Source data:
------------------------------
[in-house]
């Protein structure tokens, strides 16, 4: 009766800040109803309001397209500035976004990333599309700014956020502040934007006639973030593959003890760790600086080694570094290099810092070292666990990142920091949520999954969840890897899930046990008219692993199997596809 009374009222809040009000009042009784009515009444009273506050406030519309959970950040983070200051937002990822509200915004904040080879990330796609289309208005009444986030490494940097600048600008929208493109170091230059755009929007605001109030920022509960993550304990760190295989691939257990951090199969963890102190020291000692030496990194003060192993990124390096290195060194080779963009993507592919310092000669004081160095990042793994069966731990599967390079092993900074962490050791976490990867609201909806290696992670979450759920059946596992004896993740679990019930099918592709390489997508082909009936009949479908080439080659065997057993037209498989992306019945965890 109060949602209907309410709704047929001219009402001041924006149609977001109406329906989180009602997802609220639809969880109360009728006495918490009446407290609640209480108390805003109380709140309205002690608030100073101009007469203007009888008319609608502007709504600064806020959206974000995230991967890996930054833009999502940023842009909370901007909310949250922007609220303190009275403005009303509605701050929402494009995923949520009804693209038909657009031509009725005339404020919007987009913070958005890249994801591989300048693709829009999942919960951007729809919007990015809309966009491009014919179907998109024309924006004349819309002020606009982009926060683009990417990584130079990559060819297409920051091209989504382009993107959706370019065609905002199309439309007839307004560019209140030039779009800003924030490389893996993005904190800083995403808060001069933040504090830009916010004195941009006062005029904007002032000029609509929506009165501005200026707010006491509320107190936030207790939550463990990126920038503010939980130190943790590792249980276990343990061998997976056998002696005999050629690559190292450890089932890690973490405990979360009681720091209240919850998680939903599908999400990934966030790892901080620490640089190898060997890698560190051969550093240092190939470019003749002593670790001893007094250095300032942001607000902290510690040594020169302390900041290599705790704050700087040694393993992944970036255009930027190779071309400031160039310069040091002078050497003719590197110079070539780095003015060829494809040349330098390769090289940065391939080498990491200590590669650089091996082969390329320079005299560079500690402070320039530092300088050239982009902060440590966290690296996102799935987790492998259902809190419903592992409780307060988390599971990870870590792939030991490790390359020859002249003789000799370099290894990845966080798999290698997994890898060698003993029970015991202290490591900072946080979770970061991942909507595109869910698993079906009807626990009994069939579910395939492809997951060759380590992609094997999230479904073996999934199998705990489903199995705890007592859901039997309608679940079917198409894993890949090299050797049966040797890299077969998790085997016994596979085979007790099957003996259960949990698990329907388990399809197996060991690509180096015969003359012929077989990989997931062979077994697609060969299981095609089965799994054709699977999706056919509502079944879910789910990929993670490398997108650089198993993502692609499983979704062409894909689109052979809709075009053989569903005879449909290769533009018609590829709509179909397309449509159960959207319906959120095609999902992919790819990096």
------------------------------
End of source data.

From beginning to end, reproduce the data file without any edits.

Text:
[in-house]
């Protein structure tokens, strides 16, 4: 009766800040109803309001397209500035976004990333599309700014956020502040934007006639973030593959003890760790600086080694570094290099810092070292666990990142920091949520999954969840890897899930046990008219692993199997596809 009374009222809040009000009042009784009515009444009273506050406030519309959970950040983070200051937002990822509200915004904040080879990330796609289309208005009444986030490494940097600048600008929208493109170091230059755009929007605001109030920022509960993550304990760190295989691939257990951090199969963890102190020291000692030496990194003060192993990124390096290195060194080779963009993507592919310092000669004081160095990042793994069966731990599967390079092993900074962490050791976490990867609201909806290696992670979450759920059946596992004896993740679990019930099918592709390489997508082909009936009949479908080439080659065997057993037209498989992306019945965890 109060949602209907309410709704047929001219009402001041924006149609977001109406329906989180009602997802609220639809969880109360009728006495918490009446407290609640209480108390805003109380709140309205002690608030100073101009007469203007009888008319609608502007709504600064806020959206974000995230991967890996930054833009999502940023842009909370901007909310949250922007609220303190009275403005009303509605701050929402494009995923949520009804693209038909657009031509009725005339404020919007987009913070958005890249994801591989300048693709829009999942919960951007729809919007990015809309966009491009014919179907998109024309924006004349819309002020606009982009926060683009990417990584130079990559060819297409920051091209989504382009993107959706370019065609905002199309439309007839307004560019209140030039779009800003924030490389893996993005904190800083995403808060001069933040504090830009916010004195941009006062005029904007002032000029609509929506009165501005200026707010006491509320107190936030207790939550463990990126920038503010939980130190943790590792249980276990343990061998997976056998002696005999050629690559190292450890089932890690973490405990979360009681720091209240919850998680939903599908999400990934966030790892901080620490640089190898060997890698560190051969550093240092190939470019003749002593670790001893007094250095300032942001607000902290510690040594020169302390900041290599705790704050700087040694393993992944970036255009930027190779071309400031160039310069040091002078050497003719590197110079070539780095003015060829494809040349330098390769090289940065391939080498990491200590590669650089091996082969390329320079005299560079500690402070320039530092300088050239982009902060440590966290690296996102799935987790492998259902809190419903592992409780307060988390599971990870870590792939030991490790390359020859002249003789000799370099290894990845966080798999290698997994890898060698003993029970015991202290490591900072946080979770970061991942909507595109869910698993079906009807626990009994069939579910395939492809997951060759380590992609094997999230479904073996999934199998705990489903199995705890007592859901039997309608679940079917198409894993890949090299050797049966040797890299077969998790085997016994596979085979007790099957003996259960949990698990329907388990399809197996060991690509180096015969003359012929077989990989997931062979077994697609060969299981095609089965799994054709699977999706056919509502079944879910789910990929993670490398997108650089198993993502692609499983979704062409894909689109052979809709075009053989569903005879449909290769533009018609590829709509179909397309449509159960959207319906959120095609999902992919790819990096």